D. Photographing monkeys.
E is for Epistemology. Knowledge is power, as Francis Bacon never actually said, although Thomas Hobbes did. Whoever said it, becoming an epistemic influence is obviously a smart move, but who managed this recently?
A. The KGB.
B. The BBC.
C. The OECD.
D. Wikipedia.
F is for Forecasts. “With the underlying conditions sound, we believe that the recession in general business will be checked shortly and that improvement will set in during the spring.” This forecast in the Harvard Economic Society’s January 18 weekly letter was referring to:
A. The 1930s Depression.
B. The subprime crisis.
C. The 1997 Asian financial crisis
D. The end of the boom.
G is for Twenty. The OECD is closely involved in shaping the G20 agenda and in carrying out its work. One of our lesser-known proposals to tackle a global challenge (as we call problems) is AMIS, or to give it its full name:
A. Agreement on Multilateral Investment Statistics.
B. Agricultural Market Information System.
C. Analogue Mobile Information Sequencing.
D. Ammunition Mainly Including Silver.
H is for Happiness. Some people claim that childhood was the happiest time of their life, making you wonder what the rest of it was like if potty training and going to school was as good as it got. The happiest time is happier in some places than others though, and a report on 21 developed countries suggested that the most miserable kids are to be found in:
A. Japan.
B. France.
C. The UK.
D. The US.
I is for Investment. It’s also for indoors and inefficient. Indoor air pollution from inefficient biofuel-burning stoves will soon cause more premature deaths in developing countries than HIV/AIDS, tuberculosis or malaria. What percentage of global energy investments would eradicate the problem?
A. 9%
B. 1%
C. 3%
D. 13%
J is for Joybubbles. Joe Engressia, who later changed his name to Joybubbles for obvious reasons, was the world’s first:
A. Blind photographer.
B. Hacker.
C. Radar operator.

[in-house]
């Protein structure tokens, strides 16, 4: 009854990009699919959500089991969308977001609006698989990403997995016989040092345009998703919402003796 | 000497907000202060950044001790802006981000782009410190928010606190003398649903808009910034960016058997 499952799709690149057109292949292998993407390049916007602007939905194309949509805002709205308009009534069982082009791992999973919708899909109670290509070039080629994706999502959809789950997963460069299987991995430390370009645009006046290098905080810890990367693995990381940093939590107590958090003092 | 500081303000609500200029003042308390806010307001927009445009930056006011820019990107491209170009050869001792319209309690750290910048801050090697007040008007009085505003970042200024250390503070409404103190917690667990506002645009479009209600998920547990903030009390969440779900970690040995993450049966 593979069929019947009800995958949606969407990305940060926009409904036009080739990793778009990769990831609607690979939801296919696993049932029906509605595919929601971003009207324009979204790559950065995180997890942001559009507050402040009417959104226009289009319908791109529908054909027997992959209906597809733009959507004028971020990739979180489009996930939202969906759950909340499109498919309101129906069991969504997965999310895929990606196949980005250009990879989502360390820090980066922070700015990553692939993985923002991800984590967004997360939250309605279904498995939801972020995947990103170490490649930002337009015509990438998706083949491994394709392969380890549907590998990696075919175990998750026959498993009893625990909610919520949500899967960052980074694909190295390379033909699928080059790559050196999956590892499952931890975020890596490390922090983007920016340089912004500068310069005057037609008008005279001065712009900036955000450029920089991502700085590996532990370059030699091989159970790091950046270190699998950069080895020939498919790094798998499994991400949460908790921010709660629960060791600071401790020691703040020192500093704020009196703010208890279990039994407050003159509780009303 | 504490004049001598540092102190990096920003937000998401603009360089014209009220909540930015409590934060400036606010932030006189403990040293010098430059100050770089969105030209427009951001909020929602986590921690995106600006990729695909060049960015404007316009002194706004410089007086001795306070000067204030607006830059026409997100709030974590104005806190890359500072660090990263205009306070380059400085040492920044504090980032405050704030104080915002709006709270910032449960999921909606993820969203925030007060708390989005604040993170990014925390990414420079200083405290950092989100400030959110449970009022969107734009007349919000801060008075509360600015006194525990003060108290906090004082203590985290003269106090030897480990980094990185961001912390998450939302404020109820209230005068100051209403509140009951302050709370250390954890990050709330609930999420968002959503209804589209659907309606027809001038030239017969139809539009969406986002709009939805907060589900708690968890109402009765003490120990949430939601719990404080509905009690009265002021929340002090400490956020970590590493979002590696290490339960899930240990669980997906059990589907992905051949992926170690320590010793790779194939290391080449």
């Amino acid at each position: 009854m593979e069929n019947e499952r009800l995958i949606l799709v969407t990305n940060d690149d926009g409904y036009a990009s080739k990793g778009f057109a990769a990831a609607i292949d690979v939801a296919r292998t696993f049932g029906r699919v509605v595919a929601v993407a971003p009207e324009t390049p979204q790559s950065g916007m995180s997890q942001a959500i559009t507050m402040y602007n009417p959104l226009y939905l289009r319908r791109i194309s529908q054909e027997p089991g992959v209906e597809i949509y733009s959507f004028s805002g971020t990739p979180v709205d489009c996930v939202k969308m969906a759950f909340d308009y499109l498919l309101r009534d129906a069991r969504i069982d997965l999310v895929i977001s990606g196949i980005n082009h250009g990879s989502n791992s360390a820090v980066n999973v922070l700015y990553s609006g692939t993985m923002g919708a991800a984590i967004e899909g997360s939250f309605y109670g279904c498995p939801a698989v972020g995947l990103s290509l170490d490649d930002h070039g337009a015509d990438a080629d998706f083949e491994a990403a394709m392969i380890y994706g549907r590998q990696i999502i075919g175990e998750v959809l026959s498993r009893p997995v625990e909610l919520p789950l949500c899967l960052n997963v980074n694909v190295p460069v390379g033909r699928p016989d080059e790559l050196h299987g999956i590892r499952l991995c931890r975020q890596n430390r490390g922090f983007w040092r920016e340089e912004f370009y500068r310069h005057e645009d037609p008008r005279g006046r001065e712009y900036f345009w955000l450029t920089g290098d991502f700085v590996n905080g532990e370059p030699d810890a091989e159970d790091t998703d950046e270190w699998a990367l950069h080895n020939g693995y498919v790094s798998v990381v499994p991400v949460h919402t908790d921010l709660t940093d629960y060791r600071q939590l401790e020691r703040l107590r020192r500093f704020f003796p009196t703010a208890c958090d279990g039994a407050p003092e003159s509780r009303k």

D. Professional baseball umpire.
K is for kissing. Most of us have tried it, and many people enjoy it, but according to one best-selling guide, unless it can’t be avoided, you should never kiss:
A. Your boss.
B. Your cat.
C. Your children.
D. Yourself.
L is for Luddites. The machine-wrecking Luddites were not the ignorant technophobes the name has come to be associated with, and they even aroused the sympathy of one the 19th century’s best-known authors. Who? (Bonus point for giving the name of the book)
A. Emile Zola.
B. Herman Melville.
C. Charlotte Brontë.
D. Charles Dickens.
M is for Melancholy. According to our data, one in five workers in OECD countries suffers from depression or another mental illness, possibly linked to work-related stress. According to an earlier study, which of these does not provoke melancholy?
A. Exercise.
B. Study.
C. Poverty.
D. Cabbage.
N is for Nobel. Did you know that Winston Churchill got the Nobel Prize for literature and that they gave the 2011 prize for medicine to a dead man? OK smartypants, what did economist Elinor Ostrom get it for?
A. Her work on resources management.
B. Her work on financial market volatility.
C. Her work on game theory.
D. Her work on asymmetric information.
O is for the OECD. Of course. We are famous for many things (aren’t we?) but some of our greatest contributions to human progress are unknown to the general public. Which of these do we set standards for?  
A. Tax treaties.
B. Cucumbers.
C. Nuclear safety.
D. Testing cosmetics.